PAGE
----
- Medical students are often told, “When you hear hooves, think horse, not zebra.” This means that a set of symptoms is probably due to a common cause, not an uncommon one. Zebras are rare.
- There was a popular book about chronic stress and fear that pointed out that, when prey animals like antelope or zebras are attacked, they get really upset; as soon as the attack is over and the predator is gone, they chill right out again. It suggested reacting like the zebra; respond fast, then relax when the threat is gone.
I have a rare disease — a real zebra.
One of its many effects is to hair-trigger my fear, because of the disruption of the autonomic nervous system that regulates the fight-or-flight response and everything that comes with it.
My bf and I are dealing with a crazy ex. It’s an unpleasant experience for anyone, but truly trippy for a former ER nurse (talk about comfortable under stress) who now has a CNS hotwired for the fight-or-flight response. I keep blinking to check whose life this is, anyway.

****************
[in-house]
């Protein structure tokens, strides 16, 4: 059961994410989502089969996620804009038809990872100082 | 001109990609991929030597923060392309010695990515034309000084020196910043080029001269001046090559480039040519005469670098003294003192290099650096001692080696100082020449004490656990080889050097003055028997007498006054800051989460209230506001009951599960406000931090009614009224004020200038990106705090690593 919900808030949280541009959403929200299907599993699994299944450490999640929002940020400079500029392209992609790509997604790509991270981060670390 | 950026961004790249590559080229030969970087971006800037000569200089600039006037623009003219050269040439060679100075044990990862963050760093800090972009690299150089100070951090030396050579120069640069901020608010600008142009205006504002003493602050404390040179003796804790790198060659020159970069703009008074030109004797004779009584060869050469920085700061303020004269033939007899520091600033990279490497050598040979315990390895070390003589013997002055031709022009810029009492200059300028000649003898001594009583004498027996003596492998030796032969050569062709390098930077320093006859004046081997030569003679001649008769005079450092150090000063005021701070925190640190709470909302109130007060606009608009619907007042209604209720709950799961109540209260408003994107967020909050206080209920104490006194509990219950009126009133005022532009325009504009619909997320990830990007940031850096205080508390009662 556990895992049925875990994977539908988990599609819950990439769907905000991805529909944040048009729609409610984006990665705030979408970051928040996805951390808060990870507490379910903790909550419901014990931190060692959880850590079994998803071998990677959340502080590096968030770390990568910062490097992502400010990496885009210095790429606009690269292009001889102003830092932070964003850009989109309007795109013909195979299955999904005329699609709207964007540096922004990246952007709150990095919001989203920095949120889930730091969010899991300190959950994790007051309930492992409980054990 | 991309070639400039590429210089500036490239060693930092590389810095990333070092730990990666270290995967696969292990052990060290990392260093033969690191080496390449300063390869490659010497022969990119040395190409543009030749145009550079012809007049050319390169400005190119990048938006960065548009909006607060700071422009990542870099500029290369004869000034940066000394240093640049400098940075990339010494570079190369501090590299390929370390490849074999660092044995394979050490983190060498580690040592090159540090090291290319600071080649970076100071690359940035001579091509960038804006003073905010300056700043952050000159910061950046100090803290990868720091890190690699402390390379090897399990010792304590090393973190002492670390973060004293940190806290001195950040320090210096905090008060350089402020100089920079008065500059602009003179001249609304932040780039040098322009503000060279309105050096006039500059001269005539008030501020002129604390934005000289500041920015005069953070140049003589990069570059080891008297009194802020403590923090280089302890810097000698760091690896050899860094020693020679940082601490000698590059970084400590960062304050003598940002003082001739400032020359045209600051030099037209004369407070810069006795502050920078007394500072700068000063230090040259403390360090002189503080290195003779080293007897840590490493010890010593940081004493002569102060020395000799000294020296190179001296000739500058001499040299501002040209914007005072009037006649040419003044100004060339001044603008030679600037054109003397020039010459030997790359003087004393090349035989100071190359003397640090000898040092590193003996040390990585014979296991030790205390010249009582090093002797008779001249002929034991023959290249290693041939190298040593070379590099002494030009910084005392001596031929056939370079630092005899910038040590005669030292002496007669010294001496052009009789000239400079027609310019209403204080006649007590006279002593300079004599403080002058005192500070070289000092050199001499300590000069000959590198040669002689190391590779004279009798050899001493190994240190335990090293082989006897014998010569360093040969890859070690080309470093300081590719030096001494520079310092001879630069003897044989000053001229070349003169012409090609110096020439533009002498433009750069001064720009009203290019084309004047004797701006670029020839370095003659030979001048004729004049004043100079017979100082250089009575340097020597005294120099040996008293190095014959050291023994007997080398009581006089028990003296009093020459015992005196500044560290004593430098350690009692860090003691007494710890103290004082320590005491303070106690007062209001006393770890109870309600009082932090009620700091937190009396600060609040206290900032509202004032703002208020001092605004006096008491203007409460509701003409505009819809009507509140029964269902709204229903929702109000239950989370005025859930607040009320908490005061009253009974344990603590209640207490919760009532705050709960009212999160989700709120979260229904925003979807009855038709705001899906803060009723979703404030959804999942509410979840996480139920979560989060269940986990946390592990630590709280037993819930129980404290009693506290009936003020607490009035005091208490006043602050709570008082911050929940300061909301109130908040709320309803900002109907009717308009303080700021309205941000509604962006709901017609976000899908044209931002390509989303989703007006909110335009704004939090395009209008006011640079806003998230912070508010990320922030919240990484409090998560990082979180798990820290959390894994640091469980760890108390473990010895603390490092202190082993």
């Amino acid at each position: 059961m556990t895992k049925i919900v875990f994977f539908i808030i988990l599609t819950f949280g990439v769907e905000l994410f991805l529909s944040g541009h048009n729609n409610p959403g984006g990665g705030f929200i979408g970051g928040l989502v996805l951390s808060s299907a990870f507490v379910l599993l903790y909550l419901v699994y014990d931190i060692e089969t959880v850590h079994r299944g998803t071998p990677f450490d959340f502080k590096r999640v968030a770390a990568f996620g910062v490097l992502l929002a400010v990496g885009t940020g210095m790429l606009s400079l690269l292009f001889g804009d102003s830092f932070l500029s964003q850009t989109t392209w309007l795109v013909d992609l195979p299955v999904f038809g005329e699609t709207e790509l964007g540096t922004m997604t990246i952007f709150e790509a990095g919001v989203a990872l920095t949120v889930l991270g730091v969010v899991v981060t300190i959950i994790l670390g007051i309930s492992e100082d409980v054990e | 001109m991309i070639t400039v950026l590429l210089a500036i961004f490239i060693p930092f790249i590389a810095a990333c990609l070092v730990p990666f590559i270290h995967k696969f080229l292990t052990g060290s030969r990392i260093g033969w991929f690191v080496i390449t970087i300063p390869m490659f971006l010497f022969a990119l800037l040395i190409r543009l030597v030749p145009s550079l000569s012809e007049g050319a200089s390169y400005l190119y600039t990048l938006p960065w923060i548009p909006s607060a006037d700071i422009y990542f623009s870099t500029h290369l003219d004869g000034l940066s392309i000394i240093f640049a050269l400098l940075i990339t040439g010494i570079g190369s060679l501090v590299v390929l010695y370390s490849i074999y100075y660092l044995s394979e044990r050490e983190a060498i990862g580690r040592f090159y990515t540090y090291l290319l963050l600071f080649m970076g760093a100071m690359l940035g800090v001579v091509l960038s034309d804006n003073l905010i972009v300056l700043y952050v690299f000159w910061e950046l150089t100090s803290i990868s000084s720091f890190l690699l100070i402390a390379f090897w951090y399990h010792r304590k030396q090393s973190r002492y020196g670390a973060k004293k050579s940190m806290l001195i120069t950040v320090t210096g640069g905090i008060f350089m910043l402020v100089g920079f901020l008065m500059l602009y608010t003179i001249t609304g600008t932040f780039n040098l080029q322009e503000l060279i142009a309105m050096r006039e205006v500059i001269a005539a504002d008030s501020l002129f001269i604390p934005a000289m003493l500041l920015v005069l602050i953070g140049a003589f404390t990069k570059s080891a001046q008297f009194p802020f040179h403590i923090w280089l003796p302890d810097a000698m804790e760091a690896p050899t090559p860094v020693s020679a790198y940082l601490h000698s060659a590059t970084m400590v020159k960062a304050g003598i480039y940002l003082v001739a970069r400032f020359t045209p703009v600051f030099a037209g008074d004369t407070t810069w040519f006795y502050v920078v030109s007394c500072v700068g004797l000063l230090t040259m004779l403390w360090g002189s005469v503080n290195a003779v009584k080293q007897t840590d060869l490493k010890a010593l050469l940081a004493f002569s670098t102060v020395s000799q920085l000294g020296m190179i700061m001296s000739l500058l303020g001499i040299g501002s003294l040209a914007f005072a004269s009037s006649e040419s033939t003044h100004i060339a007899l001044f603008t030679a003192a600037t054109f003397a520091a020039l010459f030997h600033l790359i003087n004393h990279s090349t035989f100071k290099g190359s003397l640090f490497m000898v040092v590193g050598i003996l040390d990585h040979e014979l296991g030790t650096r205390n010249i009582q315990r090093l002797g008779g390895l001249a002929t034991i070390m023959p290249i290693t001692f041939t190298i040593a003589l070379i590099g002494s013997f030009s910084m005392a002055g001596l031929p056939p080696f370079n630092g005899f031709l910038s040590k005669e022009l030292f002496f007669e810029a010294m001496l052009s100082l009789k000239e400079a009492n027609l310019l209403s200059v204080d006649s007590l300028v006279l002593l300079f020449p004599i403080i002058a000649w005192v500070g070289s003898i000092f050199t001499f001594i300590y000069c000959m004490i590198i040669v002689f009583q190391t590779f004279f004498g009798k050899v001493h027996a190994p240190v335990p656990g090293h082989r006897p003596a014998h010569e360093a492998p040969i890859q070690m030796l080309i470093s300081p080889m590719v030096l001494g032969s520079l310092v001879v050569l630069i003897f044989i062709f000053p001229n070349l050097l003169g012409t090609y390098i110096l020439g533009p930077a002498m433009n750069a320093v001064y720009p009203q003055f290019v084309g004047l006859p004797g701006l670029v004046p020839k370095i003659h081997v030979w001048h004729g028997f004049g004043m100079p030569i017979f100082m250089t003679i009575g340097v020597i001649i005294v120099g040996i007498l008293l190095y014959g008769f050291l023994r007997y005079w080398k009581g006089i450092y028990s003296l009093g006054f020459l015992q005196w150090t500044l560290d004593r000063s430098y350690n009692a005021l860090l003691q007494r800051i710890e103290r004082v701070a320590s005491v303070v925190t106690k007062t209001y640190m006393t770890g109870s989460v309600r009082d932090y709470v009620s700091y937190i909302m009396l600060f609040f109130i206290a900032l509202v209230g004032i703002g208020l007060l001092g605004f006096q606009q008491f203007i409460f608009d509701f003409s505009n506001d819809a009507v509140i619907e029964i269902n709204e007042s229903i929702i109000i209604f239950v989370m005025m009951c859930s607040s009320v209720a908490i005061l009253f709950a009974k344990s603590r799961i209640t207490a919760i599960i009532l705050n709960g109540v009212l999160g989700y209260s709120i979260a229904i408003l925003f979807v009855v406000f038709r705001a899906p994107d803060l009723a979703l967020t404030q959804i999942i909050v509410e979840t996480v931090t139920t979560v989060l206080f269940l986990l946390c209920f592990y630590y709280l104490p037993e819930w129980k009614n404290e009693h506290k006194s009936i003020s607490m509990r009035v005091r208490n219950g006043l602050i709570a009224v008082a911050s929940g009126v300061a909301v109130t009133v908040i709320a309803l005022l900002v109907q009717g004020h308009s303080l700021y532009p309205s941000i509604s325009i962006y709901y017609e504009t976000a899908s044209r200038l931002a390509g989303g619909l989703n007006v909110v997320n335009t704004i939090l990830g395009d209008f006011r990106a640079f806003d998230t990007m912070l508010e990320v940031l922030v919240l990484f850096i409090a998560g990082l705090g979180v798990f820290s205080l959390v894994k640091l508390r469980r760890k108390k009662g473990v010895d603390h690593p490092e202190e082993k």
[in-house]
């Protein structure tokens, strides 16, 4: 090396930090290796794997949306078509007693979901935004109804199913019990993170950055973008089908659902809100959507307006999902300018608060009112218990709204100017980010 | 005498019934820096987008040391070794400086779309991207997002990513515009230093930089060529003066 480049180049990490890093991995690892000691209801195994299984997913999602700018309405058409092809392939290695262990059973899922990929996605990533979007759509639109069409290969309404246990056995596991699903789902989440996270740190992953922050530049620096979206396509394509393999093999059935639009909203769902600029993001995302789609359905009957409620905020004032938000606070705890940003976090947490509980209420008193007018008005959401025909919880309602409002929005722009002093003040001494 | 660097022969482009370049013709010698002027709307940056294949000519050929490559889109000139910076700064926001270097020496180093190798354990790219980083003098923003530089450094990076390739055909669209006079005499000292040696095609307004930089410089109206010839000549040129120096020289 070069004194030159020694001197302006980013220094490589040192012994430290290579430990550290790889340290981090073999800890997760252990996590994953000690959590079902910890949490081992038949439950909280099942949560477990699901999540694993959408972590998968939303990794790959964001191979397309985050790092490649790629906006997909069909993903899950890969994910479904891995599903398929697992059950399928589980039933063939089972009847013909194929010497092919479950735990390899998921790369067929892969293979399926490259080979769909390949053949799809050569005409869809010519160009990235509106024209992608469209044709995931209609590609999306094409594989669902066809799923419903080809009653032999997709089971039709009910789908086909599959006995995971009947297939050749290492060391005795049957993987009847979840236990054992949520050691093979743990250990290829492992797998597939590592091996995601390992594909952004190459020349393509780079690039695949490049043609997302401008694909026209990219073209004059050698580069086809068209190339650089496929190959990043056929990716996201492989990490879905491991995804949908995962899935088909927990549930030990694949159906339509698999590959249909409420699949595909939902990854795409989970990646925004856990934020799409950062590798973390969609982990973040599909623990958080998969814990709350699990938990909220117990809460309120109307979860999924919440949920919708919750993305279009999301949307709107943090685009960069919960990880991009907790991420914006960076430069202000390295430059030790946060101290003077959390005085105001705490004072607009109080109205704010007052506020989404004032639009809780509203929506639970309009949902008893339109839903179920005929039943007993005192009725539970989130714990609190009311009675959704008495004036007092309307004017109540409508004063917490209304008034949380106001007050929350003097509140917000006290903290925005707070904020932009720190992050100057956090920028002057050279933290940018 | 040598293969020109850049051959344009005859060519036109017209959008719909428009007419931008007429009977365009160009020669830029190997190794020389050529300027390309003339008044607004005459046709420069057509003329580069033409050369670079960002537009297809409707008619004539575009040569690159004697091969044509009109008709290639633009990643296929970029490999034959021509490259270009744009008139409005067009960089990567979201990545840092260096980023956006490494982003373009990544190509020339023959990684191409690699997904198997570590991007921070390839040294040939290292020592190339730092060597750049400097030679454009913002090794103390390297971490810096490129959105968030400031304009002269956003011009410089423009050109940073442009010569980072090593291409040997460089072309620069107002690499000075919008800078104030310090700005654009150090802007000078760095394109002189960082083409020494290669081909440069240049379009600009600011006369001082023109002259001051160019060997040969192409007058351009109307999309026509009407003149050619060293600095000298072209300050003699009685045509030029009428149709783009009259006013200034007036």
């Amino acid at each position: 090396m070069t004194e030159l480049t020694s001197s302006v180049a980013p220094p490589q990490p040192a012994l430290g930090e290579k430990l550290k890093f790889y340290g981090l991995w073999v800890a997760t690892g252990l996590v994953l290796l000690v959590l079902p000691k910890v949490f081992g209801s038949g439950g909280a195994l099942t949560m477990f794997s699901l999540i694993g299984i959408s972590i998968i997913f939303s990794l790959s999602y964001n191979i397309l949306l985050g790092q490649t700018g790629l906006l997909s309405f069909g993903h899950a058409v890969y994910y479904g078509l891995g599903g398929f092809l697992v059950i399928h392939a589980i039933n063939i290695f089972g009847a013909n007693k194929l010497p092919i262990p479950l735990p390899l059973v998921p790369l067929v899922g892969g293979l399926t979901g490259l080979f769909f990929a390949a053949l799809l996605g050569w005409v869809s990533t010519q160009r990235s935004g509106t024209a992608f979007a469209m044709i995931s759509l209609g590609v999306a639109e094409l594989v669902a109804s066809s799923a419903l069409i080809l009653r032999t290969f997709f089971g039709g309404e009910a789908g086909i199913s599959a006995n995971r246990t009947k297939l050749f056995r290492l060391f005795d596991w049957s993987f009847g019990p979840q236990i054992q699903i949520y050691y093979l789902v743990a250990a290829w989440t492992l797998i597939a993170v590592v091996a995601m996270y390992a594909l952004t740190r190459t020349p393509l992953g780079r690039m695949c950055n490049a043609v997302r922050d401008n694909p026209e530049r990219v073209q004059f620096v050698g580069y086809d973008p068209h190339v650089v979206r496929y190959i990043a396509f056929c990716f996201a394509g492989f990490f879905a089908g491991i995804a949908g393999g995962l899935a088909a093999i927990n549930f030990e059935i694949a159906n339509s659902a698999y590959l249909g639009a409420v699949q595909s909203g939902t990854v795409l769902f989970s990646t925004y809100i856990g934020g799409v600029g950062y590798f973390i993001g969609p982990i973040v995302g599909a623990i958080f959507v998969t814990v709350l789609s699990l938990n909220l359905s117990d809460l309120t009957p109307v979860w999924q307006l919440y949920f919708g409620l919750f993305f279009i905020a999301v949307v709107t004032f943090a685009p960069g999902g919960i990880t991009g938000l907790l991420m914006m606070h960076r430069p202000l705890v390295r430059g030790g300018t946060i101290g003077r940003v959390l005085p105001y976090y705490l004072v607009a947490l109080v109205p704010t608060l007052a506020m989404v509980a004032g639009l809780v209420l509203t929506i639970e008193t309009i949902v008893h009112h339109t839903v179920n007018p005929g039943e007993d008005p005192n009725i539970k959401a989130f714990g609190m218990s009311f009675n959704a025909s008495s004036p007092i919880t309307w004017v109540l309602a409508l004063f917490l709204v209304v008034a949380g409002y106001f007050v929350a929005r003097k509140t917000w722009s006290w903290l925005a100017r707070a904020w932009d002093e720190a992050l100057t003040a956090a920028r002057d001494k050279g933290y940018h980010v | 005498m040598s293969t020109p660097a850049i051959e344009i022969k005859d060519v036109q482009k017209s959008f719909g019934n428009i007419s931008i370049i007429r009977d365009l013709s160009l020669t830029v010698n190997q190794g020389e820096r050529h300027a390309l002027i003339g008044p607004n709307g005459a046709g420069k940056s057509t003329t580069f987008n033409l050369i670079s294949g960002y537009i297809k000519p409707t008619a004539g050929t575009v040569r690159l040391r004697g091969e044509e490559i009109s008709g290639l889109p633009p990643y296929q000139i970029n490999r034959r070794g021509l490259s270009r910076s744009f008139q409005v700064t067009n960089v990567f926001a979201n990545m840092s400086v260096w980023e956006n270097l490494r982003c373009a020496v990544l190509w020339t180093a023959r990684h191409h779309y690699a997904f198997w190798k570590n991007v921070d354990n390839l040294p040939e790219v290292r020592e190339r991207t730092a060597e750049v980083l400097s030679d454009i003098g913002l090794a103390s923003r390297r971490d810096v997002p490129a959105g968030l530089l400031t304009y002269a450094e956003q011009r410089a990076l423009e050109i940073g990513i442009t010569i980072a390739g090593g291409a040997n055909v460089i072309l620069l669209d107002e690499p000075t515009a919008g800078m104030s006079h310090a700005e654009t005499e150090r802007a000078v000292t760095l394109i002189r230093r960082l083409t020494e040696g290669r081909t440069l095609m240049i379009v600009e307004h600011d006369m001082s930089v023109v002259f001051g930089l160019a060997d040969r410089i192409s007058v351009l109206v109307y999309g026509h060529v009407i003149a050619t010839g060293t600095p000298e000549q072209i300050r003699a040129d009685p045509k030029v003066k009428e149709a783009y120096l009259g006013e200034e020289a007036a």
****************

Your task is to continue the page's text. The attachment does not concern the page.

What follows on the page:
In between the bouts of crisis management, I’m doing my very best to “think zebra”, do a logical assessment, and chill right out again. One must function, after all.
The daffiness of CRPS-brain (especially one that has been overtaxed with a long trip and multiple moves) means that things I need to do occur to me bit by bit, not in a tidy list. However, I do make lists, and have the backup of good friends with relevant experience: I follow their advice promptly and to the letter.
All that’s left to do is keep on with my mental disciplines: meditation, contemplation, qi gong, and prayer. Studies show it works, though they’re vague as to why. Doesn’t matter what format or religion you meditate or pray in, as long as it’s sincere.
Makes perfect sense in quantum physics — but medicine is stuck in the 1600’s, with the radiant Sir Isaac and classical physics. Maybe it’ll catch up one day.
Meanwhile, here’s a zebra. Time to meditate and pray, then stop and chew grass.